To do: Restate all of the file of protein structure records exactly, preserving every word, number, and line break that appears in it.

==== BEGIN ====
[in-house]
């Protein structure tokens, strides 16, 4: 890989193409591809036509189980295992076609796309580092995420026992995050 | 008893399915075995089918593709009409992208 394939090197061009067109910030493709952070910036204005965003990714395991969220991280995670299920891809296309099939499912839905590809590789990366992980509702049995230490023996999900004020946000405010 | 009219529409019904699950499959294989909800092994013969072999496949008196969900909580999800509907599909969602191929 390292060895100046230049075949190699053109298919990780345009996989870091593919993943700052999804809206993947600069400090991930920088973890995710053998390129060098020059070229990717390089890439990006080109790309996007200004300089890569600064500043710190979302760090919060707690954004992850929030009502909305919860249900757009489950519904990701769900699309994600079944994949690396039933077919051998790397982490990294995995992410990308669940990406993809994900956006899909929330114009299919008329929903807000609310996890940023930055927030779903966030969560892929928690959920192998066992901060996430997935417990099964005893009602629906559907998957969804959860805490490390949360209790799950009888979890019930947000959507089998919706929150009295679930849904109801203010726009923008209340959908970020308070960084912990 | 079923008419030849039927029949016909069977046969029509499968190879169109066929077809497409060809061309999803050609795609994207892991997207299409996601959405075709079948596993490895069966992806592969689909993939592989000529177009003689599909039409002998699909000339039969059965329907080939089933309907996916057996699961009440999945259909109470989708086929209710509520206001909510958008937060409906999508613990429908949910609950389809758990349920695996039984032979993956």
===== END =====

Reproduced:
[in-house]
């Protein structure tokens, strides 16, 4: 890989193409591809036509189980295992076609796309580092995420026992995050 | 008893399915075995089918593709009409992208 394939090197061009067109910030493709952070910036204005965003990714395991969220991280995670299920891809296309099939499912839905590809590789990366992980509702049995230490023996999900004020946000405010 | 009219529409019904699950499959294989909800092994013969072999496949008196969900909580999800509907599909969602191929 390292060895100046230049075949190699053109298919990780345009996989870091593919993943700052999804809206993947600069400090991930920088973890995710053998390129060098020059070229990717390089890439990006080109790309996007200004300089890569600064500043710190979302760090919060707690954004992850929030009502909305919860249900757009489950519904990701769900699309994600079944994949690396039933077919051998790397982490990294995995992410990308669940990406993809994900956006899909929330114009299919008329929903807000609310996890940023930055927030779903966030969560892929928690959920192998066992901060996430997935417990099964005893009602629906559907998957969804959860805490490390949360209790799950009888979890019930947000959507089998919706929150009295679930849904109801203010726009923008209340959908970020308070960084912990 | 079923008419030849039927029949016909069977046969029509499968190879169109066929077809497409060809061309999803050609795609994207892991997207299409996601959405075709079948596993490895069966992806592969689909993939592989000529177009003689599909039409002998699909000339039969059965329907080939089933309907996916057996699961009440999945259909109470989708086929209710509520206001909510958008937060409906999508613990429908949910609950389809758990349920695996039984032979993956």